I HIGHLY recommend his book. It didn’t leave me feeling guilty (which is a stupid fear of mine when reading on this subject), but instead I felt more educated and empowered to battle racism in my own heart and in our world. Even my 10-year-old son read it and said he learned a lot about racism in America and how we as Christians can begin to help heal our country. You can read more about this book here.
4. Present Over Perfect: Leaving Behind Frantic for a Simpler, More Soulful Way of Living by Shauna Niequist
Wow, this post is turning out to be confession time for Rachel. Here’s another one for you. I live a pretty packed–no OVER-packed–life almost every.single.day. And have most of my adult life. I’m the girl who just can’t sit, as my mom or my BFF, Kelley, will tell you. I’m guessing many of you can relate. Between juggling work projects, ministry endeavors, being full-time mom to three kiddos, and managing our home…friends, I sometimes feel like I’m doing myself in. I can’t sleep many nights and have struggled with headaches for the past five years. I know something has to change, and my body is finally letting me know that loud and clear.
That’s why Shauna Niequist’s story has resonated so deeply with me. She has lived most of her first forty years of life doing what she thought she was supposed to do–saying “yes” to every new opportunity, running herself ragged, and yet leaving the people she loved most behind in the wake of her performance treadmill. Her short reflective essays hit home the lesson she has learned and is continuing to learn: to leave behind busyness and frantic living to rediscover the person she was made to be.
Niequist invites you and me to consider what it might look like to leave behind the pressure to be perfect and begin the life-changing practice of simply being present, in the middle of the mess and the ordinariness of life. I’m thankful for how her book has reminded me of the importance of grace, rest, silence, simplicity, prayer, and connection with the people that matter most to us.
5. Ten Ways to Destroy the Imagination of Your Child by Anthony Esolen
Now this is one of those books I’ve been reading for many, many months. I pick it up, think on it (it’s not “light” reading), put it down, and then pick it back up later. As a parent, Anthony Esolen’s honest, sometimes bitingly funny, observations about the culture of childhood today are absolutely fascinating and a bit frightening, but have been helpful to me.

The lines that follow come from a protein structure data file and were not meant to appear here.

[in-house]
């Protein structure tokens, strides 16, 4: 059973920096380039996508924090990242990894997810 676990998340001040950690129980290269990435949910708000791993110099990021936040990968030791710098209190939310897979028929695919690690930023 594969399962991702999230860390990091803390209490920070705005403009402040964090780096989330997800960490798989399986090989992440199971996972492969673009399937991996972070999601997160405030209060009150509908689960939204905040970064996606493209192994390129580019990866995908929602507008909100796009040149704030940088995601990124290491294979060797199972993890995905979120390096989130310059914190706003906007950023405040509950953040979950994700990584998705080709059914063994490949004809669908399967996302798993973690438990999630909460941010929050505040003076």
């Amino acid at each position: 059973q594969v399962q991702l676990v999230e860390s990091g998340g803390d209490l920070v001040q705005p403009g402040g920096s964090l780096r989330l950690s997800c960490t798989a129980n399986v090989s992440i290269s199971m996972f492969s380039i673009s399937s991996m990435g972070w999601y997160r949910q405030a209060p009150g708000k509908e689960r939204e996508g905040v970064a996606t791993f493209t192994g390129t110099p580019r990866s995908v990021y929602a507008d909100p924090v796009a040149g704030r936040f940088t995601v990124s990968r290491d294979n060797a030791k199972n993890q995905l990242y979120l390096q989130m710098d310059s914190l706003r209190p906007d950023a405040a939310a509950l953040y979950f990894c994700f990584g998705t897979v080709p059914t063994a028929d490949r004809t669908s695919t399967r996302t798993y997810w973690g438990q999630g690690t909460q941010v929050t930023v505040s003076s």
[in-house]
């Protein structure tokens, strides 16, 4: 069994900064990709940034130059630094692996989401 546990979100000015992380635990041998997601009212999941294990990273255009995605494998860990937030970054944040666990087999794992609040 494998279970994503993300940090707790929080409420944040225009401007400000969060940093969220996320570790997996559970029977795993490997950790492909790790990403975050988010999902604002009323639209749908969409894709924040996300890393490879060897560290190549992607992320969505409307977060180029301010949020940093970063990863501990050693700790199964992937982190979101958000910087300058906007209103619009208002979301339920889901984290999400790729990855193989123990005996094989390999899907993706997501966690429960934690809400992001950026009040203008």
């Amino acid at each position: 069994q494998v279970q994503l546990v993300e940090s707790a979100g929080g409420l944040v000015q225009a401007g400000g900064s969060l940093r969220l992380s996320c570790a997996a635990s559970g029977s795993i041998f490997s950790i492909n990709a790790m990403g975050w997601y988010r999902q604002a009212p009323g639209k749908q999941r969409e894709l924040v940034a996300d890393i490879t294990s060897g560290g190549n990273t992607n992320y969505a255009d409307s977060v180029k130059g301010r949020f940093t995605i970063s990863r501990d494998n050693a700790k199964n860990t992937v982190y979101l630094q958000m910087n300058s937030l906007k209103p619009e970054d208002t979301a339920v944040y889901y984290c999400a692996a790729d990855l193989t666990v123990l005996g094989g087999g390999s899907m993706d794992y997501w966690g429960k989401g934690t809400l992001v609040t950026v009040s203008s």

His thesis: almost everything we are doing to children in our society now constricts their imaginations, usually to serve the ulterior motives of the constrictors. The Amazon description reads, “Ten Ways to Destroy the Imagination of Your Child confronts contemporary trends in parenting and schooling by reclaiming lost traditions. This practical, insightful book is essential reading for any parent who cares about the paltry thing that childhood has become, and who wants to give a child something beyond the dull drone of today’s culture.”
This book has motivated me to honor unstructured play outside and keep many of the extracurriculars at bay for my children (it’s getting harder as they get older). We’ve discovered fairy tales, Greek myths, and world history together. At Esolen’s prodding, I’ve given my kids hammers and screw drivers and old, broken machines and let them get to work pulling them apart. And I’m more okay letting them be bored. Because that’s where the imagination begins.
You might not agree with Esolen on every point (I didn’t). If I had one critique, it’s that he holds “tradition” on a pedestal it does not always deserve. But, this book definitely helped me rise above the cultural parenting air I breathe each day and look at what I’m doing as a mom from a new angle.